Last Sunday, I saw a dead man before breakfast.
On our way to Brooklyn in the subway station, we walked past him. A white sheet lay over his body, his feet sticking out the end, like when you grow out of your single bed. Blood was smeared in a grimy trail around his head. Two policeman stood there, all stiff and navy, writing in notepads, heads down.
We theorised on what could have happened as we hurried down the stairs. Was it a murder? Did he fall? He lay by a bench in the corner, and no-one sits on benches in the part of the station where you transfer, everyone walks fast, faster. So maybe he was homeless, to be by that bench; maybe that’s where he sat, watching everyone with all their places to be. Or perhaps he had somewhere to be too, and the police dragged him to the corner, draped the white sheet; a ghost for everyone to see.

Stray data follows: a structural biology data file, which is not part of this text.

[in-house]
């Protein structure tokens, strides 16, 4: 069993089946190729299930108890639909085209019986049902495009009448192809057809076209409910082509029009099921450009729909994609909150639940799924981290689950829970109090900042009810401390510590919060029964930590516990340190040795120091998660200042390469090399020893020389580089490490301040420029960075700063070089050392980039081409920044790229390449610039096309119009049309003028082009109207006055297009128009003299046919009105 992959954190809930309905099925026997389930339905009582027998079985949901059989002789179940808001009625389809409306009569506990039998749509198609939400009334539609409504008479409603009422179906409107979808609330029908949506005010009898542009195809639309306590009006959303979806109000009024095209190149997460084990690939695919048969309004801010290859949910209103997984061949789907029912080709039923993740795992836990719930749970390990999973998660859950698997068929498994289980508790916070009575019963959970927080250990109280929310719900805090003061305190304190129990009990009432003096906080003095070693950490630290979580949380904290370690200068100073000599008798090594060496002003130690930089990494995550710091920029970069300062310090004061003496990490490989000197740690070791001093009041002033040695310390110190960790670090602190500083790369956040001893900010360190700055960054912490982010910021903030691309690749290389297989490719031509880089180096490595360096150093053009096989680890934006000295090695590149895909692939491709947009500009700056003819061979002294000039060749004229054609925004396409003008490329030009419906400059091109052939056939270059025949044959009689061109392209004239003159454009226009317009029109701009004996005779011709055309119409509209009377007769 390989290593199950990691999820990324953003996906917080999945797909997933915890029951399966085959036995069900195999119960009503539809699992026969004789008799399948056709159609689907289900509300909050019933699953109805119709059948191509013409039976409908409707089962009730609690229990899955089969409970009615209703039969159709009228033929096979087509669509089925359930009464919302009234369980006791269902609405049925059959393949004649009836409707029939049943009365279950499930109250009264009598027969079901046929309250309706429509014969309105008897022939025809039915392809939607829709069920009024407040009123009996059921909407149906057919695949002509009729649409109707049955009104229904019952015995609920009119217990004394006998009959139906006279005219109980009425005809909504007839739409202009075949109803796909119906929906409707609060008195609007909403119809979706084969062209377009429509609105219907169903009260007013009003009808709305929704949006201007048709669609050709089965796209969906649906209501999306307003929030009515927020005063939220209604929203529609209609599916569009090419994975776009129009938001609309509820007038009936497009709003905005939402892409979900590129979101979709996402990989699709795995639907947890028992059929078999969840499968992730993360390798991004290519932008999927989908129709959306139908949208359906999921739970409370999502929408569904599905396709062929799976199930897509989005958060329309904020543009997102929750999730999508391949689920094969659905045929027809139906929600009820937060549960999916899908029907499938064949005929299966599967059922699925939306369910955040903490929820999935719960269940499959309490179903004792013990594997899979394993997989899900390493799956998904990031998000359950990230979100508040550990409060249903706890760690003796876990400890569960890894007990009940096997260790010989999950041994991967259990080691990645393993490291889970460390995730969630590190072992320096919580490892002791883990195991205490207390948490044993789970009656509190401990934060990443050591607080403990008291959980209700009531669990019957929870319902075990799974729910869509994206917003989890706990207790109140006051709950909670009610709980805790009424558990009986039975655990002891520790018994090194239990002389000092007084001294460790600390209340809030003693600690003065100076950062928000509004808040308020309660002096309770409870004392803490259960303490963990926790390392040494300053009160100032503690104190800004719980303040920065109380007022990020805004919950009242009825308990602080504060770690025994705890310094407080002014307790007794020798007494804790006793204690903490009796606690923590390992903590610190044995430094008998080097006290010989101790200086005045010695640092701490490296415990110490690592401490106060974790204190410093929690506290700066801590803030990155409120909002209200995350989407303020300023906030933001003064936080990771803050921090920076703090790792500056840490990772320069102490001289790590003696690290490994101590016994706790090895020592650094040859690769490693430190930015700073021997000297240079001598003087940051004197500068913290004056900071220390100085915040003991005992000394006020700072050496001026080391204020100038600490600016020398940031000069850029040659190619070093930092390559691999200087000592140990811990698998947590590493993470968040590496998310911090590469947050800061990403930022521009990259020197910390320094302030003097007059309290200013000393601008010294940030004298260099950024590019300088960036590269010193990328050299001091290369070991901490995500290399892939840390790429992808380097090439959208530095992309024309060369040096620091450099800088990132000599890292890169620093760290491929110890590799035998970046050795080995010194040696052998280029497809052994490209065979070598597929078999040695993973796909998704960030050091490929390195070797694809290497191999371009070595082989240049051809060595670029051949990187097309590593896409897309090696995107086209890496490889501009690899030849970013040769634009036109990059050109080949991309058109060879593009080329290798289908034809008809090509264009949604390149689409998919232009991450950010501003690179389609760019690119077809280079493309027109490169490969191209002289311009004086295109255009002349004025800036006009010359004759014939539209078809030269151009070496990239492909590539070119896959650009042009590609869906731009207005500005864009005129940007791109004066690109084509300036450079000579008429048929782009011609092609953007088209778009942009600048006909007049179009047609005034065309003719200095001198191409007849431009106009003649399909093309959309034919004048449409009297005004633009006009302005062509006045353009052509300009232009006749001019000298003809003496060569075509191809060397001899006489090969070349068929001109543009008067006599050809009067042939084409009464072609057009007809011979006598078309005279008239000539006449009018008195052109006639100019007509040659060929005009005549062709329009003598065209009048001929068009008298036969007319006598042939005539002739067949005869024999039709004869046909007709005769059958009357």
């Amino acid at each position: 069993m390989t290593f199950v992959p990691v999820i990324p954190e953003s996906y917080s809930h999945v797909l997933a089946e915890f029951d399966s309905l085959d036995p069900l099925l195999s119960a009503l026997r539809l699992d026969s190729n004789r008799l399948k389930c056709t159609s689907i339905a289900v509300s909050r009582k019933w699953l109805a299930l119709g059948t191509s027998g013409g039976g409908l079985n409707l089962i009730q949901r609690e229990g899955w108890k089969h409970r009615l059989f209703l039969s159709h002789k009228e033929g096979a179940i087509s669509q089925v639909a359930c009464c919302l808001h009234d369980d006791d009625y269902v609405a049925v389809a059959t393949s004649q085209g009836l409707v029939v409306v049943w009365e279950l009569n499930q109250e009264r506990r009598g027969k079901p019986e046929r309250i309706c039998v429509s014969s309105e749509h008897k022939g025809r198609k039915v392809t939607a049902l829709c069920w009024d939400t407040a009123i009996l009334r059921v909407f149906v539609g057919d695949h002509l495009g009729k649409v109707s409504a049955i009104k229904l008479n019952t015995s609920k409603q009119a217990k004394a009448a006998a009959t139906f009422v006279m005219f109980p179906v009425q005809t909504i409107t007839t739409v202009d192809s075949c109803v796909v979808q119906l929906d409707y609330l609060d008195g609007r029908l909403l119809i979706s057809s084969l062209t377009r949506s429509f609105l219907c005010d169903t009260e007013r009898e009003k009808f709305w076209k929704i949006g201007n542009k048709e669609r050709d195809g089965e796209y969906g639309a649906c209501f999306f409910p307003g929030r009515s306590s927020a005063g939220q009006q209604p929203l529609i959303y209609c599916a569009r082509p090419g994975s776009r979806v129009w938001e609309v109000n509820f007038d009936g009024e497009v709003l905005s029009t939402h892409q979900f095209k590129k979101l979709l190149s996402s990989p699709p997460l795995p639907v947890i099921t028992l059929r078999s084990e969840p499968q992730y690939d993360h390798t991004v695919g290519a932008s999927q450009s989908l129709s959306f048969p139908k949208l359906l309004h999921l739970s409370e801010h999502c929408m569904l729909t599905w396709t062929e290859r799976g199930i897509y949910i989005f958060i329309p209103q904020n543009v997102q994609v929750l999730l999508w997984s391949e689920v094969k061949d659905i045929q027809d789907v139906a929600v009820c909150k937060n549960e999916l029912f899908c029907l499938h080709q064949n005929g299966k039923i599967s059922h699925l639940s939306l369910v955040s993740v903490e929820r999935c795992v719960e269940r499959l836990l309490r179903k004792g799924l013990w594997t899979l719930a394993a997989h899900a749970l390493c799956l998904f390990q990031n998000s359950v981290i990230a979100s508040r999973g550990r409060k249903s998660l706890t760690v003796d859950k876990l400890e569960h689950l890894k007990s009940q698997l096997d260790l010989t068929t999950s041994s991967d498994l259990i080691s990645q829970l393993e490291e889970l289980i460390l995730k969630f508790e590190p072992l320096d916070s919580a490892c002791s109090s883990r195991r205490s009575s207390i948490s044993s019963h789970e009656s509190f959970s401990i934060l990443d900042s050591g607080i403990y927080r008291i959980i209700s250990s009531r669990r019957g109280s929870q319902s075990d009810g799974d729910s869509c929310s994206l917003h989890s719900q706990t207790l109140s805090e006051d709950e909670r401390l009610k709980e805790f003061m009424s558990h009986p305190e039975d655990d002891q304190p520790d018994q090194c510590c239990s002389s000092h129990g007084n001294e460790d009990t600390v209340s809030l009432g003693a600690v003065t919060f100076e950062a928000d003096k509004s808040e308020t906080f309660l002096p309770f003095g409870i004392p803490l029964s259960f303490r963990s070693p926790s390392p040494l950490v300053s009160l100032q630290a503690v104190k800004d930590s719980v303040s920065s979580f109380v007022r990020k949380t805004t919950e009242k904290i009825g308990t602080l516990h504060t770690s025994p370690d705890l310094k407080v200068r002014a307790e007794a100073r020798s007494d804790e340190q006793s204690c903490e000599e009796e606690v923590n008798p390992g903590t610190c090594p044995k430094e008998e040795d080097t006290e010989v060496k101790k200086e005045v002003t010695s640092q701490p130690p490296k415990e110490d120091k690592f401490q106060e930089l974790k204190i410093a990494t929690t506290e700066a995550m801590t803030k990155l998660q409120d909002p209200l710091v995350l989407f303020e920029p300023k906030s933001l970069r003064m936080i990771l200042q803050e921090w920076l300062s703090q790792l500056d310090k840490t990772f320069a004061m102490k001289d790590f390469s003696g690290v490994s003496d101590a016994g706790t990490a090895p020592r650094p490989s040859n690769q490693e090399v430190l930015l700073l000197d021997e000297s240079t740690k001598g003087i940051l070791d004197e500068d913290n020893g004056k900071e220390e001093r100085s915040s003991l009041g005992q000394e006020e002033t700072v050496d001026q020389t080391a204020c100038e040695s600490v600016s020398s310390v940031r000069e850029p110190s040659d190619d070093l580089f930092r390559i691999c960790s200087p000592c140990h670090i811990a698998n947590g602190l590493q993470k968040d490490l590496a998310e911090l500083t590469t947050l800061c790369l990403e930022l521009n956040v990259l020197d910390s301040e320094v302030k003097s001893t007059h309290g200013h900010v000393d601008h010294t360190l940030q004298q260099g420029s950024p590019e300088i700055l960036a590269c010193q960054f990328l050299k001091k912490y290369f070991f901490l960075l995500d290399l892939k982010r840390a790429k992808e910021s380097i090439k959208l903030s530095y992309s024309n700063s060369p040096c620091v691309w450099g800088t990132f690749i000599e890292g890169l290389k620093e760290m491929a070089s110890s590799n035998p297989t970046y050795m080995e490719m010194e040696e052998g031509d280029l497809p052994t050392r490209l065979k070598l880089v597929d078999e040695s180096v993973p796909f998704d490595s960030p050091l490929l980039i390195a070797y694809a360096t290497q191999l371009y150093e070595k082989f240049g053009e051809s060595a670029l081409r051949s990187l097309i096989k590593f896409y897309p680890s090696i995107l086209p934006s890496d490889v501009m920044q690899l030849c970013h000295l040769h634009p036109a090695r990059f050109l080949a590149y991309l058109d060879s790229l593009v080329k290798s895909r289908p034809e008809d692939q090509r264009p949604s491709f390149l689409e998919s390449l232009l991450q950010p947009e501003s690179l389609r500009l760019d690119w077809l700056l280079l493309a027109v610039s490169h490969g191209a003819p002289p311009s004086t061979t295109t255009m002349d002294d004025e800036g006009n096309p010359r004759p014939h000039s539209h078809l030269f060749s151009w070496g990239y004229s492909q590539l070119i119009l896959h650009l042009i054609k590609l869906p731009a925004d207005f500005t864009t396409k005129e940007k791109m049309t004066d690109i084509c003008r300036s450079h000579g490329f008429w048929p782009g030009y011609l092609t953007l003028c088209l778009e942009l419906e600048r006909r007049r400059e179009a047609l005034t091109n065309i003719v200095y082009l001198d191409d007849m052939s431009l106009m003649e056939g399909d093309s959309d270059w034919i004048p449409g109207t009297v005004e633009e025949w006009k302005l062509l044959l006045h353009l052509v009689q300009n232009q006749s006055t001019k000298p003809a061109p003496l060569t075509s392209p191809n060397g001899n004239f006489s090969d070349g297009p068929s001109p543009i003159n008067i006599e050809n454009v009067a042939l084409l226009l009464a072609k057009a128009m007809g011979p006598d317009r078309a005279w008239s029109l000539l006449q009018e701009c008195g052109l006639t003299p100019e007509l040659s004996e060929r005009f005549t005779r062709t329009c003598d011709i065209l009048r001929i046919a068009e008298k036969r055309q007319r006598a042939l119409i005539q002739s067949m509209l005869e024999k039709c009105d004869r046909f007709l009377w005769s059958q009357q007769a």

As we waited on the platform, I wondered about the last time he saw daylight. I wondered if a train screamed his last lullaby as he closed his eyes; and as I watched the light race towards me through the black tunnel, I wondered if he believed in lights and tunnels, if he was proved right or wrong.
Lately, there have been so many reminders of how life can suddenly break off between breaths, how it is only a moment away from death. It terrifies me how so much can be taken away in so little time. How we are all just as small and fragile as each other, our lives passing swiftly and often as trains underground.
By Amy Fraser of onislands